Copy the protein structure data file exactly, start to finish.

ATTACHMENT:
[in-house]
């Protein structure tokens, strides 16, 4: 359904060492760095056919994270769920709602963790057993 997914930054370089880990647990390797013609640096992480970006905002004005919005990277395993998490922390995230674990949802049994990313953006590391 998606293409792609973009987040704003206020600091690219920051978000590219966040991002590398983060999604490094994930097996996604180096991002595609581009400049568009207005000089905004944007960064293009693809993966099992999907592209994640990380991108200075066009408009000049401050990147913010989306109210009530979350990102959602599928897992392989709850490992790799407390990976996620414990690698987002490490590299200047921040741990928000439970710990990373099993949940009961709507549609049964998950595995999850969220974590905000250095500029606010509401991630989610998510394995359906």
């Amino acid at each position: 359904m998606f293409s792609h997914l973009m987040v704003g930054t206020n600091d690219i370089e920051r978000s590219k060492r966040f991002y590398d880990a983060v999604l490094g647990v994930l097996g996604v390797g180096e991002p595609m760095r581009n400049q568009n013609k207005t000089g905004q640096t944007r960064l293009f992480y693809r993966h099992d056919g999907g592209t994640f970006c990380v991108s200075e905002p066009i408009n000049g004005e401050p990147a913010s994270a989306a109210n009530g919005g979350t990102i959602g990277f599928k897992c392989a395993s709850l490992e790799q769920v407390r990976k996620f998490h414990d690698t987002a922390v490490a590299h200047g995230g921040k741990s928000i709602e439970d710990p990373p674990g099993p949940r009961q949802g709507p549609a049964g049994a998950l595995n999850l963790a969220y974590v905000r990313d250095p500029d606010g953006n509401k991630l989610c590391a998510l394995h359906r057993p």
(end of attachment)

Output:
[in-house]
């Protein structure tokens, strides 16, 4: 359904060492760095056919994270769920709602963790057993 997914930054370089880990647990390797013609640096992480970006905002004005919005990277395993998490922390995230674990949802049994990313953006590391 998606293409792609973009987040704003206020600091690219920051978000590219966040991002590398983060999604490094994930097996996604180096991002595609581009400049568009207005000089905004944007960064293009693809993966099992999907592209994640990380991108200075066009408009000049401050990147913010989306109210009530979350990102959602599928897992392989709850490992790799407390990976996620414990690698987002490490590299200047921040741990928000439970710990990373099993949940009961709507549609049964998950595995999850969220974590905000250095500029606010509401991630989610998510394995359906």
């Amino acid at each position: 359904m998606f293409s792609h997914l973009m987040v704003g930054t206020n600091d690219i370089e920051r978000s590219k060492r966040f991002y590398d880990a983060v999604l490094g647990v994930l097996g996604v390797g180096e991002p595609m760095r581009n400049q568009n013609k207005t000089g905004q640096t944007r960064l293009f992480y693809r993966h099992d056919g999907g592209t994640f970006c990380v991108s200075e905002p066009i408009n000049g004005e401050p990147a913010s994270a989306a109210n009530g919005g979350t990102i959602g990277f599928k897992c392989a395993s709850l490992e790799q769920v407390r990976k996620f998490h414990d690698t987002a922390v490490a590299h200047g995230g921040k741990s928000i709602e439970d710990p990373p674990g099993p949940r009961q949802g709507p549609a049964g049994a998950l595995n999850l963790a969220y974590v905000r990313d250095p500029d606010g953006n509401k991630l989610c590391a998510l394995h359906r057993p």